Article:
To add to this proposed flaw I present exhibit B: Auto focus lenses are loose and sloppy and don’t work well for motion picture. Due to their inherent mechanical pitfalls such as loose tolerances, low quality internal components, and short focus throw, this makes auto focus lenses a poor choice for motion picture since it introduces image shift, unreliable and unrepeatable focus marks, and other inconveniences. A cinema lens uses manual focus for a good reason. It keeps the image stable when racking focus and allows the shooter to pull focus in a way that expresses the emotion or passion that a scene should be able to convey. Basically, there is no way to instill life or humanity if you assign focus to a computer. When the day comes that a computer can carry out such tasks, I’ll be locking up my vacuum and hiding in my safe room.
(REVISION) Oh and I almost forgot to mention that pulling focus is more than just a tradition. It’s a craft that many have spent a career refining. This is why there is a job on a professional movie set for a “focus puller”. It’s not just a crabby old guy who doesn’t want to change his ways or embrace a new piece of technology, Auto focus in cinema just isn’t… Cinematic.
Zeiss’ T1,3 primes or “Super Speeds” as they’ve been deemed, are getting a little long in the tooth but still hold their own if well cared for. This is one example of such a lens. It is in superb condition optically but the exterior body of the lens has taken quite a beating. Particularly the painted rear housing surface. For some reason Zeiss thought it was a good idea to construct the rear housing out of brass instead of aluminum. This meant that the brass section didn’t receive the same anodizing as the rest of the lens but instead was treated to a nice coat of gloss black paint. Needless to say paint doesn’t hold up to daily use quite as well as anodized aluminum. In the much later models Zeiss switched to an aluminum rear housing with an anodized surface… Anyway. I didn’t think to take a photo of the rear helical housing prior to stripping all the paint, but you can guess the condition of the weak paint based on the anodizing blemishes and scratches. You do the math. So in this post I will show the process or refurbishing the rear housing of a Zeiss T1,3 Super Speed.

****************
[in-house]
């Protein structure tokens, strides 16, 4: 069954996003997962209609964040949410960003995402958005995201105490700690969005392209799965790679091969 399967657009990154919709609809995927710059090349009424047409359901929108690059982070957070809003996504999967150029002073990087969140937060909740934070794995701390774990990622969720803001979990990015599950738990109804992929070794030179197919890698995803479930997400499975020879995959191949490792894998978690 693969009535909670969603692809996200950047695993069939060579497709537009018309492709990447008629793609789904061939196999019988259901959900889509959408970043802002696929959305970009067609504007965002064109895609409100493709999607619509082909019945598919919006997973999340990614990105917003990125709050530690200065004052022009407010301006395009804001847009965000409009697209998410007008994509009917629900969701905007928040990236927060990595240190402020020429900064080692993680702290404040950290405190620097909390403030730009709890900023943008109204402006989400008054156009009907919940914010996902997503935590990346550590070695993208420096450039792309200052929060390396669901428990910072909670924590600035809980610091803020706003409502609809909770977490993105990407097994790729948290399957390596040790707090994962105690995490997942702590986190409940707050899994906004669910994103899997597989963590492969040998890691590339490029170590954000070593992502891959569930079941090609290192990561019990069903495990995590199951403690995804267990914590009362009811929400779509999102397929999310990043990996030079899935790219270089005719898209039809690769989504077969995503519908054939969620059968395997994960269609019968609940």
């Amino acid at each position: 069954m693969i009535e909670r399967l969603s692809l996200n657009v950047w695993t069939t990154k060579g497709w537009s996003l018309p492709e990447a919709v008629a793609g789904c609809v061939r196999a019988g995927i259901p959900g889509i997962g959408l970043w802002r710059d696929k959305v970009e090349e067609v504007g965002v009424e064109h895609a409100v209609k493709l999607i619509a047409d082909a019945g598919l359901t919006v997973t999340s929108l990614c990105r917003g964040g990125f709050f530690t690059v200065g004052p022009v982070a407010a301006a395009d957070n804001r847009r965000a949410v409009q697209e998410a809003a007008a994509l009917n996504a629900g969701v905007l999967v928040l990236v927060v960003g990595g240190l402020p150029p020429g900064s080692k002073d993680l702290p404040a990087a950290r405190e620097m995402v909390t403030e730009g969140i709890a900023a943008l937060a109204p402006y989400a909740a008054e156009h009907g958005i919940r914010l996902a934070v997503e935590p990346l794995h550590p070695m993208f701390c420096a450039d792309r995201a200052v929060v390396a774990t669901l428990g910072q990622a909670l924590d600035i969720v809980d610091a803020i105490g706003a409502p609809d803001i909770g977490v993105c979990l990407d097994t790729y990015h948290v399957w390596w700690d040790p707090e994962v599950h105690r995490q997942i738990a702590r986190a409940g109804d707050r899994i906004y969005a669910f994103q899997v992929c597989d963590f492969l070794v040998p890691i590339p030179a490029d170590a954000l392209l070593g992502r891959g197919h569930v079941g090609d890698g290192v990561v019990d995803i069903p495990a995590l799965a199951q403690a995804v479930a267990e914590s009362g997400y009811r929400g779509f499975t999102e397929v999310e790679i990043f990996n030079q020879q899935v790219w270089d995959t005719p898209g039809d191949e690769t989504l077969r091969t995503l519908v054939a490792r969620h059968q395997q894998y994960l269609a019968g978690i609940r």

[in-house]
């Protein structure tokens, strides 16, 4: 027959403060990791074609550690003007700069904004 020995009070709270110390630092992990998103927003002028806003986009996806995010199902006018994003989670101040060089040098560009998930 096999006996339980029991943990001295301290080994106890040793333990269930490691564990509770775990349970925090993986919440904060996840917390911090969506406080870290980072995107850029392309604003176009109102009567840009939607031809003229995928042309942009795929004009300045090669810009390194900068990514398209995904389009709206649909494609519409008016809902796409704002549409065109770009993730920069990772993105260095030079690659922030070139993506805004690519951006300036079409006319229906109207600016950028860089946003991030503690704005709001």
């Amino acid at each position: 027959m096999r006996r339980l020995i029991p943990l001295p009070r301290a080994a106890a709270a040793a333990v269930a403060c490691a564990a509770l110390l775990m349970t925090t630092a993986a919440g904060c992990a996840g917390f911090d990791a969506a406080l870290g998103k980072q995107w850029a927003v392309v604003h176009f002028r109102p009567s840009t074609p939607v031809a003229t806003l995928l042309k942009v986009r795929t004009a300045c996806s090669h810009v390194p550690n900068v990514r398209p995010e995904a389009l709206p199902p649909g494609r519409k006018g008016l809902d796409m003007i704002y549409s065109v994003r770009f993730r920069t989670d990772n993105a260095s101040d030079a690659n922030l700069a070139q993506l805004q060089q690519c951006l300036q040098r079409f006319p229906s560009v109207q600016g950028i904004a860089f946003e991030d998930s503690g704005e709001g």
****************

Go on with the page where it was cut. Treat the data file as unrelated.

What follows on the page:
One might assume that a lens is a lens and you can simply adapt any lens to suit ones needs. This is usually a matter of changing or adapting the mount just so the square peg fits in the square hole. The fact is that still lenses and cine lenses are very different and can’t always be interchangeable. Still lenses are defined (in my opinion) as lenses that were designed and built for use with an SLR still camera whereas a cine lens would be one designed and built for use on a motion picture (movie) camera. I’ll go over why the two aren’t interchangeable and what can be done to reduce the differences between the two. Modern still lenses are designed for two things… Speed and ease of use. Continue reading Still vs Cine Lenses
Back focus is a common term used to describe the Flange Focal Distance (FFD). Or the distance between the rear surface of a lens mount and the film plane or sensor. The most common FFD in my line of work is relative to the Positive Lock (PL) Mount system used on many motion picture cameras and lenses. The FFD for a PL camera is 52mm (2.0472441″) This means that when a lens is mounted to a camera correctly, the image produced by the lens should come to focus at exactly 52mm from the rear of the lens mount. Continue reading Focus back on back focus